China's research on micromechanical silicon resonant accelerometers started recently. At most institutions, the research remains at the simulation stage of the micromechanical structure. Laboratory prototypes have rarely been developed. In 2004, the Institute of Microelectronics at Peking University, and the Department of Precision Instruments at Tsinghua University, collaboratively developed a prototype of a micromechanical silicon resonant accelerometer with a sensitivity of 27.3 Hz/g and a resolution of 167.8 μg [16]. The micromechanical silicon resonant accelerometer prototype developed by Chongqing University in 2010 has a sensitivity of approximately 55.03 Hz/g and a resolution of approximately 182 μg [17]. Nanjing University of Science and Technology studied the temperature influence mechanism of the micromechanical silicon resonant accelerometer. An improved structure restraining thermal stress and a temperature compensation measure based on electrostatic stiffness was proposed. After the accelerometer is electrically pre-heated for 10 min, the bias stability of the prototype is 100 μg, and the bias repeatability is 286 μg. The scale factor stability is 51 ppm, and the scale factor repeatability is 2.7335 × 10−3. The temperature coefficient of the resonator is 42 Hz/°C [18]. The China Academy of Aerospace Electronics Technology launched a micromechanical silicon resonant accelerometer prototype in 2013 with an unloaded resonant frequency of approximately 17 kHz and a scale factor of approximately 220 Hz/g. In the range of −40–+70 °C, the temperature coefficient of the resonant frequency is −71.5 × 10−6/°C. The bias stability approaches 42.5 μg within 1.5 h [19].

The domestic SOG technique is currently adopted by most research institutions for fabricating micromechanical silicon resonant accelerometers. In this technique, the anodic bonding process is used to form a tight silicon-oxygen bond to adhere the silicon wafer and the glass wafer together. Because of the mismatching thermal expansion coefficients of silicon and glass, thermal stress will be produced during the fabrication, packaging and use of the accelerometer. This thermal stress will seriously affect the accelerometer performance. In this study, the structure of the micromechanical silicon resonant accelerometer is optimized to reduce the temperature influence on the accelerometer. Thus, the closed-loop drive circuit is designed based on the phase-locked loop. A performance test is also performed on the developed prototype.

2. Structural Design of Micromechanical Silicon Resonant Accelerometer

A structural diagram of the micromechanical silicon resonant accelerometer is shown in Figure 1. The accelerometer is designed with a perfectly symmetrical differential structure.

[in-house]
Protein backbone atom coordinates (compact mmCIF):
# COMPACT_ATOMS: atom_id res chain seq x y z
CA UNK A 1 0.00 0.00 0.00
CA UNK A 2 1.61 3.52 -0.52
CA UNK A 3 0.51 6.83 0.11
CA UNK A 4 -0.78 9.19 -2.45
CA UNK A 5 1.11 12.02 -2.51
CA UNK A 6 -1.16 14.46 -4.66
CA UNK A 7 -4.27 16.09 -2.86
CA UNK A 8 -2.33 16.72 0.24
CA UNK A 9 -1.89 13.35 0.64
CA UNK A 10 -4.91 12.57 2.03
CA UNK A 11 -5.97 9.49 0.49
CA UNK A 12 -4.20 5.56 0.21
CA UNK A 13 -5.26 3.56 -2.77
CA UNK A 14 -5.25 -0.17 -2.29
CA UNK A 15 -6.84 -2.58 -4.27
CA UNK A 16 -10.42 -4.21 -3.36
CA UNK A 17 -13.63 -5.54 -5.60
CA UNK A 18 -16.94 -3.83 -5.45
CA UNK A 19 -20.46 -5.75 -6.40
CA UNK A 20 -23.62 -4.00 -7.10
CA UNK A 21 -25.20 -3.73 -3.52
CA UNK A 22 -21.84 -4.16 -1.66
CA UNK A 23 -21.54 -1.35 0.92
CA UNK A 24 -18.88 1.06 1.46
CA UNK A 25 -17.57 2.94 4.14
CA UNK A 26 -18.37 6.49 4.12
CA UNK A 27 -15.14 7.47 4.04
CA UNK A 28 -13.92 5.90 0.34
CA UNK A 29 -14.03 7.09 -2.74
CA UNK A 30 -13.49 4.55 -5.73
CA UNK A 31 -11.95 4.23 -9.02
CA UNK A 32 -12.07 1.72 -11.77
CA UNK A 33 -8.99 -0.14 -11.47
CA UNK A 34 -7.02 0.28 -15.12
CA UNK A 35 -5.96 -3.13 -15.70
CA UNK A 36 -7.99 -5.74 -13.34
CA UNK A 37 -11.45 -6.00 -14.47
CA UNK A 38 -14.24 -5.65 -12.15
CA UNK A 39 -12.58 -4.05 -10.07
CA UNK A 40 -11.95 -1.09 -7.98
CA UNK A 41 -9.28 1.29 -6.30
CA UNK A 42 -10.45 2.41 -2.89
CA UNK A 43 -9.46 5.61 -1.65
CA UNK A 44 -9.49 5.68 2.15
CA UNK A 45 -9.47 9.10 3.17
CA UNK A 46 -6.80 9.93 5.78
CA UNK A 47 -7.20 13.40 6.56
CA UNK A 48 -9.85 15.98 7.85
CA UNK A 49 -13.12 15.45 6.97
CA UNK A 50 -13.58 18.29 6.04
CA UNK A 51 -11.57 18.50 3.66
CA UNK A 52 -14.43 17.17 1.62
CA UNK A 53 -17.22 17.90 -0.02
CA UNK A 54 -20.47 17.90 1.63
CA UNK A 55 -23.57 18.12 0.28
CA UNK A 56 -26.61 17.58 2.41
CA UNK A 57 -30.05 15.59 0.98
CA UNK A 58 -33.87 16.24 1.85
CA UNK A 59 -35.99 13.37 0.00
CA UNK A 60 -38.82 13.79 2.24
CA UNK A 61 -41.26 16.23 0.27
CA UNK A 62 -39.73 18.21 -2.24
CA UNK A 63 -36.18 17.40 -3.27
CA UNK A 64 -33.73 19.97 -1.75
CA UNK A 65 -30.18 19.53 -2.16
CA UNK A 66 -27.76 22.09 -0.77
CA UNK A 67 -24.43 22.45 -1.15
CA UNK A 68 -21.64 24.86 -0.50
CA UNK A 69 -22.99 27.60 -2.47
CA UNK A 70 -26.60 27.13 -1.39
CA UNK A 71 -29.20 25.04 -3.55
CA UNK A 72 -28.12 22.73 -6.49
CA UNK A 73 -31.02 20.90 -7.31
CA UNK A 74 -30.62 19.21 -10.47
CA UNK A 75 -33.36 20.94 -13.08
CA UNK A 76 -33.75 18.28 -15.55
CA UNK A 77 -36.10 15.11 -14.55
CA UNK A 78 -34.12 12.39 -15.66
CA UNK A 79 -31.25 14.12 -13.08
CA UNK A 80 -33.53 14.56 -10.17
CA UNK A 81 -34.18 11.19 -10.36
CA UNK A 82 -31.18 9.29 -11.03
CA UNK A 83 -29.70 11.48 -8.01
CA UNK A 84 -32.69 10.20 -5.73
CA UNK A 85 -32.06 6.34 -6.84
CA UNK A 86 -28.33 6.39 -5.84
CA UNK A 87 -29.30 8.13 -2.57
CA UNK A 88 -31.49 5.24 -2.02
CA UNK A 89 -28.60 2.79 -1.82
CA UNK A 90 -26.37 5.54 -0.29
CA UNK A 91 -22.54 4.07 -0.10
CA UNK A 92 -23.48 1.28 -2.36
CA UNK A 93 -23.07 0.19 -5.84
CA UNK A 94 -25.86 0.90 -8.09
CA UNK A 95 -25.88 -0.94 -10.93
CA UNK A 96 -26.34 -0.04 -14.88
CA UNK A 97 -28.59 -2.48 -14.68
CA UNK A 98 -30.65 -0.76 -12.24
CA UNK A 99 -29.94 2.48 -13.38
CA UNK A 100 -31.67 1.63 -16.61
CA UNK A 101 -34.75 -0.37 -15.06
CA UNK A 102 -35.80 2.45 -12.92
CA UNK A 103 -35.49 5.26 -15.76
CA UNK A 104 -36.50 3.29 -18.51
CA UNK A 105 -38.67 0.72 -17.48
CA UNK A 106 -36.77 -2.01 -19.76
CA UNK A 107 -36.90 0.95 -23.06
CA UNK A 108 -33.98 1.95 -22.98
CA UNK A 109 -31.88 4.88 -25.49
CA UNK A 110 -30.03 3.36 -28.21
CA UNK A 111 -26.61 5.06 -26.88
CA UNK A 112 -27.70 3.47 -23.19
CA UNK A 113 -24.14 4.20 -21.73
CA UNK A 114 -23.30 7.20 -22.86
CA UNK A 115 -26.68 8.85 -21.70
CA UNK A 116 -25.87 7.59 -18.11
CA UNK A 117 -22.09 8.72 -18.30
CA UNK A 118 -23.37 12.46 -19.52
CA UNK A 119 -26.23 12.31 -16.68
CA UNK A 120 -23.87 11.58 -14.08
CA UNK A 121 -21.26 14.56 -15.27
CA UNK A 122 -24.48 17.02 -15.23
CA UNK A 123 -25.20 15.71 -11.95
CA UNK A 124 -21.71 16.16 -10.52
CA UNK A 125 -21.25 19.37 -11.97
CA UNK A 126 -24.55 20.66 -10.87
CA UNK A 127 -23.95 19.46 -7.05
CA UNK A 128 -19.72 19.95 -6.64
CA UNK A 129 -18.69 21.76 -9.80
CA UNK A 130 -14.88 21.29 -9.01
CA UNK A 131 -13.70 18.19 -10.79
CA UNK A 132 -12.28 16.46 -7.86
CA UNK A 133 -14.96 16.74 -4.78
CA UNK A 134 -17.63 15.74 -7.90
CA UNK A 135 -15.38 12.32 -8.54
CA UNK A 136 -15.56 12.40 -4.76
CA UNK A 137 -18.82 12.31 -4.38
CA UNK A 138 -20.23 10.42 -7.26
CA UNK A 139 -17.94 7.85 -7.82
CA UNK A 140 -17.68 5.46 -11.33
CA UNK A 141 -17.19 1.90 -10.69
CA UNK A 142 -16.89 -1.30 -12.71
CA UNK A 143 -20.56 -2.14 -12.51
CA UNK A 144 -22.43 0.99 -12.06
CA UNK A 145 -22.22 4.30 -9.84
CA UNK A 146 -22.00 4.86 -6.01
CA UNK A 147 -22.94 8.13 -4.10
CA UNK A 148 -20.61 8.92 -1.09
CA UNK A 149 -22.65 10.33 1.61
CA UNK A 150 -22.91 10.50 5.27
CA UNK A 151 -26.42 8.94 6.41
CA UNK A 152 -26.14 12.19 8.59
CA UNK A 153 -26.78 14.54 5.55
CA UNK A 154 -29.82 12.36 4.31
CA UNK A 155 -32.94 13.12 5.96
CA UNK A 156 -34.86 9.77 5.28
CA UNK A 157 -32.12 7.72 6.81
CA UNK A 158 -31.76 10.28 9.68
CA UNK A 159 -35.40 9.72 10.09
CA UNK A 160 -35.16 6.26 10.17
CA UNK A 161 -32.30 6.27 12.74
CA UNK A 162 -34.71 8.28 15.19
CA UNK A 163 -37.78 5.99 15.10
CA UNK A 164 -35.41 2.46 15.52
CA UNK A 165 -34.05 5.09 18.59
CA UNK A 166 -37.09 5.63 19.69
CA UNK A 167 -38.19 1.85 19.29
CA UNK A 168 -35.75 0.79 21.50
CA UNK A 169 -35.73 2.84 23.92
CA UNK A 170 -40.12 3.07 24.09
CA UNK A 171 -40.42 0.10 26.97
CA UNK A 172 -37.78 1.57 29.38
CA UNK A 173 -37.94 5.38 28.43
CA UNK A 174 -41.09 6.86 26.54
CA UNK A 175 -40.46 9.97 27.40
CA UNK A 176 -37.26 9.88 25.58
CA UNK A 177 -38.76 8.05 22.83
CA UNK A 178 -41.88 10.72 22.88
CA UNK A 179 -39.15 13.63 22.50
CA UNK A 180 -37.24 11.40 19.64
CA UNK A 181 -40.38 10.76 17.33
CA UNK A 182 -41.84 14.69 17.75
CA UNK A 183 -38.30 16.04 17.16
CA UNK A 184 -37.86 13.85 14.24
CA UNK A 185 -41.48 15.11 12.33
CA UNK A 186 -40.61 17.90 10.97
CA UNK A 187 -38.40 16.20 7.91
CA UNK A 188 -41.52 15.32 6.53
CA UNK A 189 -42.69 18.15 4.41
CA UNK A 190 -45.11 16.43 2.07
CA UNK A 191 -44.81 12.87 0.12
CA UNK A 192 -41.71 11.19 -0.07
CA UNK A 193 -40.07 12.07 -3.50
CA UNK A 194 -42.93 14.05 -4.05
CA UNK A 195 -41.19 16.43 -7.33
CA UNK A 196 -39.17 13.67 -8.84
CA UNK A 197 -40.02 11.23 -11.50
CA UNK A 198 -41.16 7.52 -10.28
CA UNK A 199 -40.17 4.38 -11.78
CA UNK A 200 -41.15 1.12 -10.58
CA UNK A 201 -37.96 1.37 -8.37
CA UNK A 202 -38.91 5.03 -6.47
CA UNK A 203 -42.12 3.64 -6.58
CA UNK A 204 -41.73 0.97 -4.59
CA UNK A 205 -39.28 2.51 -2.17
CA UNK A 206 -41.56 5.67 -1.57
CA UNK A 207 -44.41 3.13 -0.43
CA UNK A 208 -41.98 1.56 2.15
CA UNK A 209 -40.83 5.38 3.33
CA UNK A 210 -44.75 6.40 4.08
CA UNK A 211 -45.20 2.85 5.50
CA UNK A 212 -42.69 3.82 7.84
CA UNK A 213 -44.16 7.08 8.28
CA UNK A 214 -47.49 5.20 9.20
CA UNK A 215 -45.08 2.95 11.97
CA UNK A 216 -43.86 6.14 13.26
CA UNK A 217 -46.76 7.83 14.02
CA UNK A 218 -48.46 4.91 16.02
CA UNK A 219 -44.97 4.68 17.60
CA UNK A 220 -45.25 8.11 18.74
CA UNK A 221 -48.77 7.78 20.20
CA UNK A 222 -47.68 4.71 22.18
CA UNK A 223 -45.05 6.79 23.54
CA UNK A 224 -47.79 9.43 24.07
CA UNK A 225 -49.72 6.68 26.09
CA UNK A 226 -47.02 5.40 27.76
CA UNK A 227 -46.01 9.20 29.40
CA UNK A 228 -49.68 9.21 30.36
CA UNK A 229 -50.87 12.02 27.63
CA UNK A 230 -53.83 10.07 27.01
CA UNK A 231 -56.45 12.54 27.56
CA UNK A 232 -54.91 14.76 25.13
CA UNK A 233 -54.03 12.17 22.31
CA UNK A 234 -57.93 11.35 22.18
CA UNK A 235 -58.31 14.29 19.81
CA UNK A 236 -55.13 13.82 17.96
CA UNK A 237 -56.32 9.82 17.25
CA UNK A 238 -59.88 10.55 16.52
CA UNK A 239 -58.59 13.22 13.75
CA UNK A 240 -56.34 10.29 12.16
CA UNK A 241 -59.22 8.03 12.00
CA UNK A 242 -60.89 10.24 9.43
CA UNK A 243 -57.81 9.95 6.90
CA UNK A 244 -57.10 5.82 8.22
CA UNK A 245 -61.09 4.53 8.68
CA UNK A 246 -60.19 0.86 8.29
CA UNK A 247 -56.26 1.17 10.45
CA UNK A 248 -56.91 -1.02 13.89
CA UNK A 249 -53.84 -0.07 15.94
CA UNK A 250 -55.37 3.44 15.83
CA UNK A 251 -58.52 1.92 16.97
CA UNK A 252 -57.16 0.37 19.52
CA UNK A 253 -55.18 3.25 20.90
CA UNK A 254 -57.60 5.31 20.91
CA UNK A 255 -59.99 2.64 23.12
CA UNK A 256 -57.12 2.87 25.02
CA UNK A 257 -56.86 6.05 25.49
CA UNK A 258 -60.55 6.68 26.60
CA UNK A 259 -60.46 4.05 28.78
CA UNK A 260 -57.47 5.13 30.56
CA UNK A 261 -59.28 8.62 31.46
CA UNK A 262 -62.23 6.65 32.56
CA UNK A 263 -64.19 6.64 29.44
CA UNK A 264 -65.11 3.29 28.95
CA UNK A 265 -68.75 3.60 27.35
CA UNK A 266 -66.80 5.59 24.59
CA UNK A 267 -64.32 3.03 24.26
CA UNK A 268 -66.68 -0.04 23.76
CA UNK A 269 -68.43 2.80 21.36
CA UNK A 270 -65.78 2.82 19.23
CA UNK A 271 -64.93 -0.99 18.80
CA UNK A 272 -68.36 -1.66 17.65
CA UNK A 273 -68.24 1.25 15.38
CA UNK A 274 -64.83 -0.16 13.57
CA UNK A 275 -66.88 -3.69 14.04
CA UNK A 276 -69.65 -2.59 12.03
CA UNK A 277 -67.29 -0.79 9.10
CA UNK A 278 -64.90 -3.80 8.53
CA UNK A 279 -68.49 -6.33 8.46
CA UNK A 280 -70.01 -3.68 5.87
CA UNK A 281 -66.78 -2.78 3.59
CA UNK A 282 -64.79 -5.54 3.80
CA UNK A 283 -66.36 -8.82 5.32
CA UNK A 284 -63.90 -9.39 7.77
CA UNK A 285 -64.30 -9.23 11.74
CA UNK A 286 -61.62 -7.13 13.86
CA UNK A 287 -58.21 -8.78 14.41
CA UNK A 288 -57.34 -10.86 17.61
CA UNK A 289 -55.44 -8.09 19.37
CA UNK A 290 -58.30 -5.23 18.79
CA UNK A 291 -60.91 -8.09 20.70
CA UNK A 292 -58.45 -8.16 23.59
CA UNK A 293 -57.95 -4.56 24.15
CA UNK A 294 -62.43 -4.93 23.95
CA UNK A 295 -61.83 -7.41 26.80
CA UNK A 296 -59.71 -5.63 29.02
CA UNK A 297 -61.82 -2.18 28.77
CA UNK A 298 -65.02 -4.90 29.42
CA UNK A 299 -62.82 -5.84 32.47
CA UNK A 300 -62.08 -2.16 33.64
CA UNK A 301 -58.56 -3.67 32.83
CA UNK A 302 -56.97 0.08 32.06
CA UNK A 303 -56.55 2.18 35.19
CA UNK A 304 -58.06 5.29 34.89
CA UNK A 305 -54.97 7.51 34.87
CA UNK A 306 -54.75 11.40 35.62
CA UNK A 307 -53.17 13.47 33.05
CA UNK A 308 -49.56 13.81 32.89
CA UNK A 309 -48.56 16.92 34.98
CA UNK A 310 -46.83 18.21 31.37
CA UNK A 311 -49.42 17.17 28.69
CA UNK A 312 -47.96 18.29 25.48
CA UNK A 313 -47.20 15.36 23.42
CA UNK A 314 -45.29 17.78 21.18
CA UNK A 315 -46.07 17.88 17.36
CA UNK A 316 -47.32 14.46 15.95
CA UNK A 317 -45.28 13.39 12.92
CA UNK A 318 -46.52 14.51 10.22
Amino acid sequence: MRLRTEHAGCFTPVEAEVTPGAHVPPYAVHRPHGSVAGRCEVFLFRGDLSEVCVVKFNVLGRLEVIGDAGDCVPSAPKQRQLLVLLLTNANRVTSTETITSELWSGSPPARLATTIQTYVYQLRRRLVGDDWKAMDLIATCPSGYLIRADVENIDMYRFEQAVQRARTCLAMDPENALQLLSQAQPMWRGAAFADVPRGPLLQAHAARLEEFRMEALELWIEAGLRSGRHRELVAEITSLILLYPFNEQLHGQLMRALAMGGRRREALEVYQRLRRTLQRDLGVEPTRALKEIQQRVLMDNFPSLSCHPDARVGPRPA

Two identical double-ended tuning forks (DETFs) serve as the stress-sensitive resonators. The two DETFs are symmetrically arranged and connected by the proof mass, which converts the acceleration into an inertial force, which is later magnified by leverage before being transmitted to the resonators. The resonant frequency of one resonator will decrease under the compressive force, and the resonant frequency of the other resonator will increase under the tensile force. The magnitude of the input acceleration will be calculated from the difference between the resonant frequencies of the two resonators.

By simplifying the relevant theoretical formula [20], the frequency outputs of the resonators of the micromechanical silicon resonant accelerometer are given as follows:

f = f 0 1 ± F 0.295 L 2 E h w 3
where ± denote the tensile force and the compressive force on the resonators, respectively, F is the magnitude of the axial force, f0 is the unloaded resonant frequency of the resonator, E is the elastic modulus, h is the thickness of the resonant beam, L is the length of the resonant beam, and w is the width of the resonant beam.

The differential output of the accelerometer is given as follows:

Δ f = f 0 ( 1 + F 0.295 L 2 E h w 3 1 F 0.295 L 2 E h w 3 )

Taylor expansion is performed on Equation (2) with the high-order terms omitted; thus:

Δ f = f 0 F 0.295 L 2 E h w 3 + 1 8 f 0 ( F 0.295 L 2 E h w 3 ) 3

Equation (3) shows that the differential output that is adopted in the overall design of the accelerometer can provide the following benefits:

  • Because the beat frequency is far below the unloaded resonant frequency, the accelerometer bias is greatly reduced.

  • The scale factor is two times that of a single resonator.

  • The a2 term of the beat frequency is zero (a is the input acceleration), which greatly reduces the nonlinearity.

  • The effect of the common-mode errors, such as temperature and stress, on the output is weakened.

The DETFs serve as resonators in the micromechanical silicon resonant accelerometer. When there is an acceleration input, the axial force on the resonant beam will induce changes in the resonant frequency. In addition, the thermal stress caused by variations in the ambient temperature results in the variation of the resonant frequency. Thus, the additional stress induced by variations in the ambient temperature should be minimized in the structural design.

Figure 2 shows a common DETF structure and the improved DETF structure, respectively. The two schemes share identical resonant beam structures. The only difference is the means of fixation of the anchor. The second design scheme allows for a better release of the axial thermal stress on the resonant beam, which is directly related to the size variation that results from the temperature variation during the structural processing and the operation of the prototype.

A thermal analysis simulation is performed for the two DETF structures using the ANSYS software. The thermal stress in the DETF structure can be obtained by simulation. Figure 3 shows two types of simulation models for DETF structures. The blue part in the figure is a 60 μm deep silicon layer. The width of the resonant beam is set to 8 μm, and the length is set to 800 μm. The green part in the figure is a 500 μm deep glass layer.